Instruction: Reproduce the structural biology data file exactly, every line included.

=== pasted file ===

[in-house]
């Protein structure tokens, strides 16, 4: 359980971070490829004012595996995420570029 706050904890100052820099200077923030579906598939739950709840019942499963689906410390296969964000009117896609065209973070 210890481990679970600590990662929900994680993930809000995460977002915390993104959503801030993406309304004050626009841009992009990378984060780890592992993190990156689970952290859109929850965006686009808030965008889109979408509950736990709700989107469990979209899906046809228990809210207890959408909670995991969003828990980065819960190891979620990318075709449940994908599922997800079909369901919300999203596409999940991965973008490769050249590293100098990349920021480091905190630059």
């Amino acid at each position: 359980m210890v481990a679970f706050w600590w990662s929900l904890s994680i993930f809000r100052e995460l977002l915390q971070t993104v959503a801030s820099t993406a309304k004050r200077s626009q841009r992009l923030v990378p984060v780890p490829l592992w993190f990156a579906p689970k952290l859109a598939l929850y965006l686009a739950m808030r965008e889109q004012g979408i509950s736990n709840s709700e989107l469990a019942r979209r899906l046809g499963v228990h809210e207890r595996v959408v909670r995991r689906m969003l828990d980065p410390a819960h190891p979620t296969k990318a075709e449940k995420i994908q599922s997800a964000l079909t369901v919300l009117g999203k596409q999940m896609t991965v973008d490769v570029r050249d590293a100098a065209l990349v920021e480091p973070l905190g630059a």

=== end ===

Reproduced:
[in-house]
């Protein structure tokens, strides 16, 4: 359980971070490829004012595996995420570029 706050904890100052820099200077923030579906598939739950709840019942499963689906410390296969964000009117896609065209973070 210890481990679970600590990662929900994680993930809000995460977002915390993104959503801030993406309304004050626009841009992009990378984060780890592992993190990156689970952290859109929850965006686009808030965008889109979408509950736990709700989107469990979209899906046809228990809210207890959408909670995991969003828990980065819960190891979620990318075709449940994908599922997800079909369901919300999203596409999940991965973008490769050249590293100098990349920021480091905190630059």
């Amino acid at each position: 359980m210890v481990a679970f706050w600590w990662s929900l904890s994680i993930f809000r100052e995460l977002l915390q971070t993104v959503a801030s820099t993406a309304k004050r200077s626009q841009r992009l923030v990378p984060v780890p490829l592992w993190f990156a579906p689970k952290l859109a598939l929850y965006l686009a739950m808030r965008e889109q004012g979408i509950s736990n709840s709700e989107l469990a019942r979209r899906l046809g499963v228990h809210e207890r595996v959408v909670r995991r689906m969003l828990d980065p410390a819960h190891p979620t296969k990318a075709e449940k995420i994908q599922s997800a964000l079909t369901v919300l009117g999203k596409q999940m896609t991965v973008d490769v570029r050249d590293a100098a065209l990349v920021e480091p973070l905190g630059a």